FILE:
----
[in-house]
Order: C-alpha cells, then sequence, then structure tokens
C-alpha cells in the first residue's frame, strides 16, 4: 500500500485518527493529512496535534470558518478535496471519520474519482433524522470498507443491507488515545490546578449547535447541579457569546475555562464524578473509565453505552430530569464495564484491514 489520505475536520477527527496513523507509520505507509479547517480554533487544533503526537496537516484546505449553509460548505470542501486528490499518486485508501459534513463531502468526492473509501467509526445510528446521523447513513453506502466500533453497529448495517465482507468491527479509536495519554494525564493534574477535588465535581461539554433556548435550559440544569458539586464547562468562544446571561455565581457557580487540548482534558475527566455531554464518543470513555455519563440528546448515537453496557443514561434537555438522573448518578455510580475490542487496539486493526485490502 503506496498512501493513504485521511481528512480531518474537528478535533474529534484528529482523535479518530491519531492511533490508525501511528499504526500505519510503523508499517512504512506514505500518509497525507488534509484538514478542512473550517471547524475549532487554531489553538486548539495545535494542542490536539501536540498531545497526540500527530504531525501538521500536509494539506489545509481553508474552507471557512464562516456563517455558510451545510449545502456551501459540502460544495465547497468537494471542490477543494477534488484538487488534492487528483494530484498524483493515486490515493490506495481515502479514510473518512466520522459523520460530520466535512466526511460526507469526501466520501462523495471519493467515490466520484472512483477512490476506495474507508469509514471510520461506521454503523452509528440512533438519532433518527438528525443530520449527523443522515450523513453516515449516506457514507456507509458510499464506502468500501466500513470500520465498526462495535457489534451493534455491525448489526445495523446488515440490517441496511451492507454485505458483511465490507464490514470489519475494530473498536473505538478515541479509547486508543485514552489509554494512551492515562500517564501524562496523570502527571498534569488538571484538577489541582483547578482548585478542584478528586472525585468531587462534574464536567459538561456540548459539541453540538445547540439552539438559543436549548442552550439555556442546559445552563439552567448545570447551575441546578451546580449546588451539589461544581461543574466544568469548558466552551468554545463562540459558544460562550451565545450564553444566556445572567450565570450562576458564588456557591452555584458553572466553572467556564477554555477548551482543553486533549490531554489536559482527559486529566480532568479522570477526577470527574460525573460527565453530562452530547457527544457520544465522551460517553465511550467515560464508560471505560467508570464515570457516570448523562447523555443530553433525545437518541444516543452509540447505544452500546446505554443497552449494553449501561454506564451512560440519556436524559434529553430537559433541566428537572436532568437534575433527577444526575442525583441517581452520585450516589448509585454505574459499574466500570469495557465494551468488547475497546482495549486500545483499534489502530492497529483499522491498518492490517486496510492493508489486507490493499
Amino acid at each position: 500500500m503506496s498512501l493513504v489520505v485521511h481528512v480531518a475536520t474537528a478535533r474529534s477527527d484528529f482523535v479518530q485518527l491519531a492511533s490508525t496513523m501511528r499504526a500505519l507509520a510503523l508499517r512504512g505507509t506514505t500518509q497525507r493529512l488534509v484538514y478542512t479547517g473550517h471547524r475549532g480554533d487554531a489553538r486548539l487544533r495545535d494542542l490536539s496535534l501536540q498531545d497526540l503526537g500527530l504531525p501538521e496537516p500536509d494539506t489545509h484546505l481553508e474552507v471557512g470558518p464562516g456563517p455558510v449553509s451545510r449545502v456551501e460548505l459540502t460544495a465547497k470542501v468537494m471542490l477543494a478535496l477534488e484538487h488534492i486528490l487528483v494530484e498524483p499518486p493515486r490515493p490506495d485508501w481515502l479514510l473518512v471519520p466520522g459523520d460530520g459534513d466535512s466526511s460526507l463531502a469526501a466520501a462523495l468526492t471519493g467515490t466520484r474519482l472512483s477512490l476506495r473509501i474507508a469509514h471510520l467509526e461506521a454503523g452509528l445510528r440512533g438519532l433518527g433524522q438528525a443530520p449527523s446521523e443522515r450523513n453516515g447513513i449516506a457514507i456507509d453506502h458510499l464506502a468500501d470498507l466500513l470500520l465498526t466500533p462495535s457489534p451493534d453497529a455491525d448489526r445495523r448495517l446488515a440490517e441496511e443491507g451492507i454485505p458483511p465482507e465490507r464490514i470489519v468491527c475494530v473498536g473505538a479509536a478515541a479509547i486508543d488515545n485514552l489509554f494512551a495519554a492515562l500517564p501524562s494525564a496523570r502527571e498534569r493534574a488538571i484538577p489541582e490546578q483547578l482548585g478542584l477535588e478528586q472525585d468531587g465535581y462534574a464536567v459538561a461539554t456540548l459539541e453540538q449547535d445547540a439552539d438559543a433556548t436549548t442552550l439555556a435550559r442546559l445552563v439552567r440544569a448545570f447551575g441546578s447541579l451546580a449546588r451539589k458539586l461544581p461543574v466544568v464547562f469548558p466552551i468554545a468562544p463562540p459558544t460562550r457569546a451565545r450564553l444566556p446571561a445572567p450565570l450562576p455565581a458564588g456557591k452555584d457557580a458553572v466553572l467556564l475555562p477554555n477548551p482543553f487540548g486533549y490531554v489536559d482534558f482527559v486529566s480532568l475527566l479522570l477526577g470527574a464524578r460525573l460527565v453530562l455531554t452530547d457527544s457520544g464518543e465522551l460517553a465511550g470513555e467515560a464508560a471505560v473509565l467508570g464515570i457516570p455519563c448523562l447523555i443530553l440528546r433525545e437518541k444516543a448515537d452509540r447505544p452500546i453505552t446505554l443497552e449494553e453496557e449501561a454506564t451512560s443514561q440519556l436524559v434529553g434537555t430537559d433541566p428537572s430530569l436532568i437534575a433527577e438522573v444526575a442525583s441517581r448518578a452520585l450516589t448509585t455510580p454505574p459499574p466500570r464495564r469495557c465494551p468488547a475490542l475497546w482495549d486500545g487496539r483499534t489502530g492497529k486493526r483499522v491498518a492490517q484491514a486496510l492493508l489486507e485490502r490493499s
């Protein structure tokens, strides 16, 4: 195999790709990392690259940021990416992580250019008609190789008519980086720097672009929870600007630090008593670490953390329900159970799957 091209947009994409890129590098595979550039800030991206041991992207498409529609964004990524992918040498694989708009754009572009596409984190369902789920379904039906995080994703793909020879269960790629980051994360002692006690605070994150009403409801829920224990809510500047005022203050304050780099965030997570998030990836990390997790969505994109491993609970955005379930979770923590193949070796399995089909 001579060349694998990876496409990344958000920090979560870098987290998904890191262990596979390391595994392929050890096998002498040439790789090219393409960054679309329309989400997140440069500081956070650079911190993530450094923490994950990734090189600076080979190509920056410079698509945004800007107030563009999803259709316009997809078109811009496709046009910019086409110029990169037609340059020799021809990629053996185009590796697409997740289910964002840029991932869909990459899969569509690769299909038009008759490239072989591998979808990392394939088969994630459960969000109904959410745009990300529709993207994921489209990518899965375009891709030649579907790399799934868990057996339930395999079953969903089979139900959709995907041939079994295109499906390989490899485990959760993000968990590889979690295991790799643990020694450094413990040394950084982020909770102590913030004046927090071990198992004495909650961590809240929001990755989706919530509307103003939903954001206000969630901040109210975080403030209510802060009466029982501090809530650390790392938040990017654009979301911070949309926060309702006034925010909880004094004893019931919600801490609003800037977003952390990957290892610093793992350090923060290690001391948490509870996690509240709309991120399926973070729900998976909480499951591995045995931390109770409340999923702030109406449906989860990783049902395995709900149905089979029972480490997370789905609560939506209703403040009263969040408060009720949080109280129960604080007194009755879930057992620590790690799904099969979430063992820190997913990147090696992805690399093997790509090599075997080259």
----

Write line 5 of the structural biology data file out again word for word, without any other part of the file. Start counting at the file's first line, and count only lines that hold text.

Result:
């Protein structure tokens, strides 16, 4: 195999790709990392690259940021990416992580250019008609190789008519980086720097672009929870600007630090008593670490953390329900159970799957 091209947009994409890129590098595979550039800030991206041991992207498409529609964004990524992918040498694989708009754009572009596409984190369902789920379904039906995080994703793909020879269960790629980051994360002692006690605070994150009403409801829920224990809510500047005022203050304050780099965030997570998030990836990390997790969505994109491993609970955005379930979770923590193949070796399995089909 001579060349694998990876496409990344958000920090979560870098987290998904890191262990596979390391595994392929050890096998002498040439790789090219393409960054679309329309989400997140440069500081956070650079911190993530450094923490994950990734090189600076080979190509920056410079698509945004800007107030563009999803259709316009997809078109811009496709046009910019086409110029990169037609340059020799021809990629053996185009590796697409997740289910964002840029991932869909990459899969569509690769299909038009008759490239072989591998979808990392394939088969994630459960969000109904959410745009990300529709993207994921489209990518899965375009891709030649579907790399799934868990057996339930395999079953969903089979139900959709995907041939079994295109499906390989490899485990959760993000968990590889979690295991790799643990020694450094413990040394950084982020909770102590913030004046927090071990198992004495909650961590809240929001990755989706919530509307103003939903954001206000969630901040109210975080403030209510802060009466029982501090809530650390790392938040990017654009979301911070949309926060309702006034925010909880004094004893019931919600801490609003800037977003952390990957290892610093793992350090923060290690001391948490509870996690509240709309991120399926973070729900998976909480499951591995045995931390109770409340999923702030109406449906989860990783049902395995709900149905089979029972480490997370789905609560939506209703403040009263969040408060009720949080109280129960604080007194009755879930057992620590790690799904099969979430063992820190997913990147090696992805690399093997790509090599075997080259």